In December 1956, the Montgomery Improvement Association (MIA) held the first of its annual conferences on nonviolent direct action, called the Institute on Nonviolence and Social Change. The theme of the 1956 institute was “Freedom and Dignity Through Love,” and it included an address by Martin Luther King, Jr.
In addition to King’s address at the opening of the mass meeting, the 1956 institute included a forum with T. J. Jemison of Baton Rouge, C.K. Steele of Tallahasee, Fred Shuttlesworth of Birmingham, and B.D. Lambert of Montgomery; a Women’s Night with featured addresses by Lillian Smith and Nannie H. Burroughs; seminars on nonviolence presented by Glenn Smiley, William Holmes Borders, and Gardner Taylor; and a closing address by J. H. Jackson of the National Baptist Convention.
Institutes held in the following years typically included mass meetings, public forums, seminars on nonviolence, women’s nights and youth nights, and other public events. To broaden the presentation topics, experts on various aspects of civil rights and nonviolent resistance, such as Harris Wofford and James Lawson, were brought to Montgomery to join MIA leaders in discussions and addresses on nonviolent tactics, voter registration, and citizen education.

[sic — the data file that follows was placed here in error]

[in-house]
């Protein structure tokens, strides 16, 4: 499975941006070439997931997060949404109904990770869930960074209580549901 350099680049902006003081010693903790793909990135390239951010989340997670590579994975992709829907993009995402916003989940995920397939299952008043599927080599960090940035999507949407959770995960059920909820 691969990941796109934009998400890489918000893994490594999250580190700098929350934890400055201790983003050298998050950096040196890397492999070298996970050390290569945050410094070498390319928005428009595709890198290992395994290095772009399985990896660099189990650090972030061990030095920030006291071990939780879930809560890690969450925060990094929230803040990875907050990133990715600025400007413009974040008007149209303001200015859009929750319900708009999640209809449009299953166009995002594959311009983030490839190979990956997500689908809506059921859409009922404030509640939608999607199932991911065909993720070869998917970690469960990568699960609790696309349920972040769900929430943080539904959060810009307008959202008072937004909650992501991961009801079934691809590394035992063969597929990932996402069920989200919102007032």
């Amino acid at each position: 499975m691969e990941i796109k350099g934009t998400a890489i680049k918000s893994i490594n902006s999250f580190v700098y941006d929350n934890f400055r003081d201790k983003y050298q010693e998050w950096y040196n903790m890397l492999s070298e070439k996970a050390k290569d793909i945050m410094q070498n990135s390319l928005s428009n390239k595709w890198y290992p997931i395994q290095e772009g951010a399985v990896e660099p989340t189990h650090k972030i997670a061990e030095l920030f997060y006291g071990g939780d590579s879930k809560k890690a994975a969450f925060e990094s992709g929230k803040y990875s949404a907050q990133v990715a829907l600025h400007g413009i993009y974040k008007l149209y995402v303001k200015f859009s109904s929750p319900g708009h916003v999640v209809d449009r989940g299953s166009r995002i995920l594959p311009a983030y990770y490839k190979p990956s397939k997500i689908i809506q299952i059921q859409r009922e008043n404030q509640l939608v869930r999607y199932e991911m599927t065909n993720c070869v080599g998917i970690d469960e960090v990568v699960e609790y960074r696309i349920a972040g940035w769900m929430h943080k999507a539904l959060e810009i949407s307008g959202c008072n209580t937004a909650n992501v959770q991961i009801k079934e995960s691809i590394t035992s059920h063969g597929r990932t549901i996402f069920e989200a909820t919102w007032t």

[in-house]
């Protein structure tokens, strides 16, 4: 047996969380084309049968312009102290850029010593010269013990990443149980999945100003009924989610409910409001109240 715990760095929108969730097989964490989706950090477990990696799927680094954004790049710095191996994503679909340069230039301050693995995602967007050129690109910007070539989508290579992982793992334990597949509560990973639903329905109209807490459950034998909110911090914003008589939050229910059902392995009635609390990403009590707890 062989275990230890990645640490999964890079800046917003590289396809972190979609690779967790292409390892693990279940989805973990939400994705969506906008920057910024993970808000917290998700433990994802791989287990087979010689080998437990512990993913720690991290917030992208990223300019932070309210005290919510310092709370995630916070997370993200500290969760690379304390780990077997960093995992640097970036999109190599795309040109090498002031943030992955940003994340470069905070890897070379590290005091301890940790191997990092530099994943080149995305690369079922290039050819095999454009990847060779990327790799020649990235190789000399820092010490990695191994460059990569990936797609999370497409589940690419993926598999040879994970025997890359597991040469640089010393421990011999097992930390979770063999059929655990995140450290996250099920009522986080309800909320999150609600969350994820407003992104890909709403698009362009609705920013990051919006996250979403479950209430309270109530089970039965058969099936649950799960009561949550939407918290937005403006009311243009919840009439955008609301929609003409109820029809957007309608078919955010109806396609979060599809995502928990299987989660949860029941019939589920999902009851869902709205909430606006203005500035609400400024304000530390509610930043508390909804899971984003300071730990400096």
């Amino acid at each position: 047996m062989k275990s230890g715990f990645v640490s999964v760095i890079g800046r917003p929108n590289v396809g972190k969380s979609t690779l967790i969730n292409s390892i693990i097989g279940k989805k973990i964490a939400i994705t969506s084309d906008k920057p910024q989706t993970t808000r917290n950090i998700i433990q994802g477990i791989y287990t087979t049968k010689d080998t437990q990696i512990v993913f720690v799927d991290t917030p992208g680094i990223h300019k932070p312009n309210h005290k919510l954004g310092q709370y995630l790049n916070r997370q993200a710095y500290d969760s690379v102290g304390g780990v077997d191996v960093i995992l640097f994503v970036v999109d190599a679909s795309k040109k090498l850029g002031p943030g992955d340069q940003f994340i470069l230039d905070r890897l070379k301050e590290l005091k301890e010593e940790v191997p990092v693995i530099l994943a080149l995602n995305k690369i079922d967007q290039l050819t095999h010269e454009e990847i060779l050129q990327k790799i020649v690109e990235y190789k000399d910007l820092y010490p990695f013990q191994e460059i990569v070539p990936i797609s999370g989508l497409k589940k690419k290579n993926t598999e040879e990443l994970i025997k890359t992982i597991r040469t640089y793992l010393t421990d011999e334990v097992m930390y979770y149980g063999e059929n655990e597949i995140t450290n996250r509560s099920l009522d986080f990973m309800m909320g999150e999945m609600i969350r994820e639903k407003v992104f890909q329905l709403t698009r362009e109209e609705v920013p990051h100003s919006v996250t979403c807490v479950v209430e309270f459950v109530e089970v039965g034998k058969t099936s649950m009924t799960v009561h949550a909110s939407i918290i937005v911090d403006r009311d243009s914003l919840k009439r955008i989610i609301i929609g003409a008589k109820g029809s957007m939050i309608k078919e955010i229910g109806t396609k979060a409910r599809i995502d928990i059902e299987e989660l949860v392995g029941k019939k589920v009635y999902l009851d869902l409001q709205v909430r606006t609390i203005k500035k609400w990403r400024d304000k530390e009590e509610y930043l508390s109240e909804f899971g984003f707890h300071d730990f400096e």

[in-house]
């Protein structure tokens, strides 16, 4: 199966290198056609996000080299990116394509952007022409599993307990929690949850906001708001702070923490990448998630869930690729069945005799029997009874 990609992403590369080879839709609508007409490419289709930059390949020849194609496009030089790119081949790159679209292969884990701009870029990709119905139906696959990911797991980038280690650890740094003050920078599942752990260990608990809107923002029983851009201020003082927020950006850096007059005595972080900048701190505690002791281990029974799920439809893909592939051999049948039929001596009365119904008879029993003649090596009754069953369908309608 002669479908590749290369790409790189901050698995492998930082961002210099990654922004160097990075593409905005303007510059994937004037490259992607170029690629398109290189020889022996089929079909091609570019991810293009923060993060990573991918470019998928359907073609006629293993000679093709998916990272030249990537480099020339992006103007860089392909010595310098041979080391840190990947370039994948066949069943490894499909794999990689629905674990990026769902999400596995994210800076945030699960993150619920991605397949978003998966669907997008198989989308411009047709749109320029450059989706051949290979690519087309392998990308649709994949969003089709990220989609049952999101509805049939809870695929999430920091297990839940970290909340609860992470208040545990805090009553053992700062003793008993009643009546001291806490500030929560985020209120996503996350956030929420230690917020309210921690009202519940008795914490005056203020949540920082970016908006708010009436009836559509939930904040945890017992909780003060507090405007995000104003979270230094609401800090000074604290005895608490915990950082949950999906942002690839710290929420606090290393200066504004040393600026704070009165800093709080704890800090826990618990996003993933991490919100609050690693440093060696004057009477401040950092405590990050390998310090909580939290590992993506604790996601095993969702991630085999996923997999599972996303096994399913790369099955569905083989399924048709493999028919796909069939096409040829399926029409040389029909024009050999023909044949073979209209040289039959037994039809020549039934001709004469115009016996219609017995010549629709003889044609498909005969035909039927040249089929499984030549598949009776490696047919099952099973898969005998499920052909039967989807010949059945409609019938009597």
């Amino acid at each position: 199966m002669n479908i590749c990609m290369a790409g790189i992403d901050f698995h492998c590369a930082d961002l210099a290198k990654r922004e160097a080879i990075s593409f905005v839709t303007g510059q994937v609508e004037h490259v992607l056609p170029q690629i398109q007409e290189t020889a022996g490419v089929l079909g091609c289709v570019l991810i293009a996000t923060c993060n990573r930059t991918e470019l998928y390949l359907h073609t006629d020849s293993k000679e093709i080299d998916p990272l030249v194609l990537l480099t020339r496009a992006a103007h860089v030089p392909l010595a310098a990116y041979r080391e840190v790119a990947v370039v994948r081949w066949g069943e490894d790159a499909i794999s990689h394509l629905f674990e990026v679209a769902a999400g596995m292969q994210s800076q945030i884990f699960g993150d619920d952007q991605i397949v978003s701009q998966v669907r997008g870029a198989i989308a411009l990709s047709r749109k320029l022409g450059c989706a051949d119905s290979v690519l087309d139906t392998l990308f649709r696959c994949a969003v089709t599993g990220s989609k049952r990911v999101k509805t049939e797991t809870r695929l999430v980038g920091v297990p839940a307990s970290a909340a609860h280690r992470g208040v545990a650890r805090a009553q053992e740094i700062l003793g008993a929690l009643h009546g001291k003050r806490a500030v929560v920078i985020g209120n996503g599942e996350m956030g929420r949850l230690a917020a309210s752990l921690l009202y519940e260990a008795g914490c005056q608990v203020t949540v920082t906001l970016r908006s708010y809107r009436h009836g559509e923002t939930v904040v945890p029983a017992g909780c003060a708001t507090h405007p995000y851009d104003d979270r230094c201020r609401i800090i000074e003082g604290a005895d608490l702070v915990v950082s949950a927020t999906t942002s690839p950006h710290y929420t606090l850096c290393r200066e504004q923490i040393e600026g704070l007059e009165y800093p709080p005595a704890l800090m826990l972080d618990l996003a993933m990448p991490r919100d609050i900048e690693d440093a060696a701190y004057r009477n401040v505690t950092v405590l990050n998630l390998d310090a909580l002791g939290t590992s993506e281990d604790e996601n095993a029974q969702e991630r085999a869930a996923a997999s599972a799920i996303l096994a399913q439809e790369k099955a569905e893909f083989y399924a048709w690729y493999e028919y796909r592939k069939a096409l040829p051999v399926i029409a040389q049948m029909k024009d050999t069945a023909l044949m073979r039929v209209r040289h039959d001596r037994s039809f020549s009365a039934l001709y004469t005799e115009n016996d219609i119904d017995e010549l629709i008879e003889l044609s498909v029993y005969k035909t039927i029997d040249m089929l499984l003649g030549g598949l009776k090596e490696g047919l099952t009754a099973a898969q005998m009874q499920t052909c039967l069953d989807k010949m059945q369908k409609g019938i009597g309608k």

The Southern Christian Leadership Conference(SCLC) also held institutes on nonviolence. In 1959, in Atlanta, SCLC, the Fellowship of Reconciliation, and the Congress of Racial Equality conducted the Institute on Nonviolent Resistance on Segregation. William Stuart Nelson and Richard Gregg, internationally known scholars of nonviolence, gave addresses, and Ella Baker, James Lawson, Will Campbell, Ralph Abernathy, and King led discussion groups. Institutes subsequently sponsored by SCLC featured activists such as Wyatt Tee Walker and Dorothy Cotton.
Gregg to King, 2 April 1956, in Papers 3:211–212.
Nelson to King, 21 March 1956, in Papers 3:182–183.